That said, let me address the meat of your question.

      Lets say there was SFP and the referee missed it. First, I would likely fail that referee for failing to recognize such a serious event, which would have likely changed the events after the foul significantly.

      While other "lesser" fouls can be missed, to miss something as serious as SFP ... without even a caution in this case ,,, to me would mean something is really amiss.

      Here is my approach:

      Referee, in the 21' the GK and Blue #20 contacted each other in the goal area, what did you see?

      Now they may say any number of things and you go from there. If I didn't see it ... ask why. Was he tying his shoes, looking at an AR, screened ... did you ask the AR during the stoppage?

      I am a fan of the socratic method in these cases and finish by asking the referee, what would *you* have changed?

      Regarding the injury, I do not believe that there is a direct correlation between injuries and fouls. Severe injuries can happen absent fouls and no injuries can occur from wicked fouls. Severity of an injury is not itself an indicator of a foul.

      It is however an indicator of things like crisis management, communication, and general administration ... which are also all fair game in assessing the referee through the event and subsequent actions.

      Thanks for reading!

  2. Regular reader here. As I've been growing more comfortable as a referee of AYSO games, I've begun to worry less about getting touch line calls correct: Even when I'm 100% certain of the call, I now often await for the kids to sort it out themselves and then confirm it with a direction signal for the parents and sidelines to see. All part of managing the game the kids want (which also is why I no longer react when I hear a parent yelling, "hey, no pushing!")

    1. Thanks for reading Anon!

      Great comment. I also think kids want to do the right thing as well and empowering them to help manage the match with you is excellent.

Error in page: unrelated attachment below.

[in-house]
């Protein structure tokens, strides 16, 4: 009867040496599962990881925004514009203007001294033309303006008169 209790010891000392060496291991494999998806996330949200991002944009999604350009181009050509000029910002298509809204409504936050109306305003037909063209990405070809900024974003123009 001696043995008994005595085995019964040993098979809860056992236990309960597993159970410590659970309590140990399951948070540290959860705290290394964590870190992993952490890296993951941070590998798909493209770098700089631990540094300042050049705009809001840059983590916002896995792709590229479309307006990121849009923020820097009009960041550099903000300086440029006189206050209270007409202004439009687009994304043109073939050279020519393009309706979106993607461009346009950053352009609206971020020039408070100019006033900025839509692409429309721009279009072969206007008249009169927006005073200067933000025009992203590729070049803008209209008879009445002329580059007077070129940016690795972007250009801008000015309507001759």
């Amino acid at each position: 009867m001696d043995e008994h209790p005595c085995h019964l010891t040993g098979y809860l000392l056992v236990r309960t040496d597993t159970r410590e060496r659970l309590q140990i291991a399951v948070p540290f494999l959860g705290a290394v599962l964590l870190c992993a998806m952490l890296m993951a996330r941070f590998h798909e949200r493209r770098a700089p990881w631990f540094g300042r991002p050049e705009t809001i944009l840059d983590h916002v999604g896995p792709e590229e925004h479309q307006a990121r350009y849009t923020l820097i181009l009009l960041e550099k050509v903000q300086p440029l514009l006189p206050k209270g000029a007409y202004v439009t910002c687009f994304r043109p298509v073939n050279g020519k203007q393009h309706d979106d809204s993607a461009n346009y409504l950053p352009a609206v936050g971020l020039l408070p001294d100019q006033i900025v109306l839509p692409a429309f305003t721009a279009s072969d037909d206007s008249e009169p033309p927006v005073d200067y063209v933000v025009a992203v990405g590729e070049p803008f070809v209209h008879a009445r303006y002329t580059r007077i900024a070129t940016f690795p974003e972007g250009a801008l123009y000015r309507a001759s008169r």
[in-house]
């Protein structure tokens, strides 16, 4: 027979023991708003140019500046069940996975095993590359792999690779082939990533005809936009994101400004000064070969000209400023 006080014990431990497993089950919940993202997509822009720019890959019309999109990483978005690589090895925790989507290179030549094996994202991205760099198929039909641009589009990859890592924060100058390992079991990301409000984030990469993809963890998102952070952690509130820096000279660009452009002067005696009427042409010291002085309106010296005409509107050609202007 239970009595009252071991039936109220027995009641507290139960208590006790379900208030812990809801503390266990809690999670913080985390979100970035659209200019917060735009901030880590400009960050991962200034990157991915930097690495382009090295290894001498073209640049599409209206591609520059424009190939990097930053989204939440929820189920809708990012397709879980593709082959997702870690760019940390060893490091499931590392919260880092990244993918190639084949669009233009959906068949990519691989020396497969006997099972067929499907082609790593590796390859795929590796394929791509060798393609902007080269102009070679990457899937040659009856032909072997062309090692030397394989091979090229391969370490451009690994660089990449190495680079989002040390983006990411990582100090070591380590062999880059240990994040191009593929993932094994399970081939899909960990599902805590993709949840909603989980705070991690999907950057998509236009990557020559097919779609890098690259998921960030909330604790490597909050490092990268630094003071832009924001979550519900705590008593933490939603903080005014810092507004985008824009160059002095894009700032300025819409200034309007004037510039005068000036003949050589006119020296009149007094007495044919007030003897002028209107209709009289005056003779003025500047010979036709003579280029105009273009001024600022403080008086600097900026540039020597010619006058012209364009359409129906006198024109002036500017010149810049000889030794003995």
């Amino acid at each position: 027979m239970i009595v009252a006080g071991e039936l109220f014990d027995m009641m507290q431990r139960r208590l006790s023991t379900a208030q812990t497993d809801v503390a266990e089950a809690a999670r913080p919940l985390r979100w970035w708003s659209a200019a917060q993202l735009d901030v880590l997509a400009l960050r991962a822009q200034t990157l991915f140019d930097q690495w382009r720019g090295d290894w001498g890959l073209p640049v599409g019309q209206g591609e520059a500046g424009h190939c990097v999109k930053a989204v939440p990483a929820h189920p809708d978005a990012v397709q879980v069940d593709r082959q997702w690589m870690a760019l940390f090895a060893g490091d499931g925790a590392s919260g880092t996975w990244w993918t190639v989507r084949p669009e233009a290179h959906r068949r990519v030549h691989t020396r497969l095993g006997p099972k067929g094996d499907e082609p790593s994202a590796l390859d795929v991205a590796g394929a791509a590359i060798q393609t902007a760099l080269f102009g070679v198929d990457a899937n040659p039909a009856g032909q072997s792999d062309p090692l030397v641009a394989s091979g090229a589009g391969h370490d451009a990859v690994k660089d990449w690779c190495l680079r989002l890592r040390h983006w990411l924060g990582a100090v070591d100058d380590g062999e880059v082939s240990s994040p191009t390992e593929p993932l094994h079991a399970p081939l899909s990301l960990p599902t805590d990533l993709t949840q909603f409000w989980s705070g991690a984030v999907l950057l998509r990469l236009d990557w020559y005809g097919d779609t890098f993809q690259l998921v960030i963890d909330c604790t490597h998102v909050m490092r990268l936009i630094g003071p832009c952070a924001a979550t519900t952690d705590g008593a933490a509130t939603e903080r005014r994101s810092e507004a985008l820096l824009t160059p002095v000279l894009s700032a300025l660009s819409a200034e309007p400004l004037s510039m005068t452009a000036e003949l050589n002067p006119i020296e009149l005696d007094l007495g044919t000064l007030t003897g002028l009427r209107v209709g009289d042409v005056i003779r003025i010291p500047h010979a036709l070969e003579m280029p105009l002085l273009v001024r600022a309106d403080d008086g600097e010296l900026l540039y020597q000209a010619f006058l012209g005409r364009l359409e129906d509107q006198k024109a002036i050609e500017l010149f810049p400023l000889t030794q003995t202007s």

Well done!

  3. "Here we have a higher level professional match, where players are paid to compete, yet despite that there was a clear sense of compassion when an opponent was knocked out cold by a keeper and seemed to suffer respirator distress as a result."

    The sad part about this is, I've never seen such compassion from American players. Only from foreign players playing in America, or players with foreign fathers. Yeah it might sound racist but there's just not a lot of compassion against opponents from kids on up to College from what I've seen. Even in the MLS they just seem like total jerks towards eachother.

    1. Anon,

      You have a thought provoking point. I'll say that I don't believe your comment is racist as you indicated as your comment would seem to cut across US/non-US lines, and like many countries the US is composed of many races. I *think* (but don't want to put words in your mouth) it may be a national/non-national line.

      Either way your observation is interesting.

      We have seen at the professional level some very dramatic incidents where players were seriously hurt and other players come to their aid. This last post is only one example. In all of these cases a match has been outside the US for whatever reason that I can recall.

      Now I'll say from direct personal experience in MLS that some players are jerks to each other, some referees are jerks to players and vice versa. I'll also say that there are a number of folks who are genuinely caring and I believe would help in the same way that was seen here.

      Some of it is a training component. So for example, referees are told not to touch injured players ... and certainly not seriously injured ones largely for fear of a lawsuit. Same to a degree may be true for players especially when medical help is near by. Even here however, medical help was close in the match shown in this post too so that may be a null factor.

      You have certainly got me thinking about this now and I'll be watching through that lens a bit more.

      I'd like to believe (speaking as an American who has competed at the professional and internal level) that I would not act in such a way ... and indeed the whole matter may be of personal choice, not nationalism.

      It is an interesting observation however and one worth considering.

      Thanks for reading,